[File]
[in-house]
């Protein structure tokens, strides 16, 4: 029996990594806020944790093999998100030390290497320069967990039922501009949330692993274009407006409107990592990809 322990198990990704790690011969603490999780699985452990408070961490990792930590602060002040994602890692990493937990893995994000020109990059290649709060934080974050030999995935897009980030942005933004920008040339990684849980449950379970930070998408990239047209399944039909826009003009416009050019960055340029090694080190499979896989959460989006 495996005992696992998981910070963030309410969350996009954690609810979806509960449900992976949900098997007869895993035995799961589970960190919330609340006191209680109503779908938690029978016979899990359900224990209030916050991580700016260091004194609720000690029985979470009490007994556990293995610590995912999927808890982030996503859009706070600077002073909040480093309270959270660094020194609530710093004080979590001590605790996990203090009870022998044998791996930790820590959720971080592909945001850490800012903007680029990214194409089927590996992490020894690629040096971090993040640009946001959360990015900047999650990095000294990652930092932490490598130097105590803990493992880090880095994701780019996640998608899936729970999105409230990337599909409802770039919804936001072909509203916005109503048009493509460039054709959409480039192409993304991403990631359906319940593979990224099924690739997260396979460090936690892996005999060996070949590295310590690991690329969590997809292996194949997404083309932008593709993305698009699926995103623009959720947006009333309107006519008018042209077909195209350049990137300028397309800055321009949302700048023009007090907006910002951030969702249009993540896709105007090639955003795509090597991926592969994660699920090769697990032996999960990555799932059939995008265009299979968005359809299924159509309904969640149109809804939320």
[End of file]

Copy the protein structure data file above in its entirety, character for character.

[in-house]
């Protein structure tokens, strides 16, 4: 029996990594806020944790093999998100030390290497320069967990039922501009949330692993274009407006409107990592990809 322990198990990704790690011969603490999780699985452990408070961490990792930590602060002040994602890692990493937990893995994000020109990059290649709060934080974050030999995935897009980030942005933004920008040339990684849980449950379970930070998408990239047209399944039909826009003009416009050019960055340029090694080190499979896989959460989006 495996005992696992998981910070963030309410969350996009954690609810979806509960449900992976949900098997007869895993035995799961589970960190919330609340006191209680109503779908938690029978016979899990359900224990209030916050991580700016260091004194609720000690029985979470009490007994556990293995610590995912999927808890982030996503859009706070600077002073909040480093309270959270660094020194609530710093004080979590001590605790996990203090009870022998044998791996930790820590959720971080592909945001850490800012903007680029990214194409089927590996992490020894690629040096971090993040640009946001959360990015900047999650990095000294990652930092932490490598130097105590803990493992880090880095994701780019996640998608899936729970999105409230990337599909409802770039919804936001072909509203916005109503048009493509460039054709959409480039192409993304991403990631359906319940593979990224099924690739997260396979460090936690892996005999060996070949590295310590690991690329969590997809292996194949997404083309932008593709993305698009699926995103623009959720947006009333309107006519008018042209077909195209350049990137300028397309800055321009949302700048023009007090907006910002951030969702249009993540896709105007090639955003795509090597991926592969994660699920090769697990032996999960990555799932059939995008265009299979968005359809299924159509309904969640149109809804939320």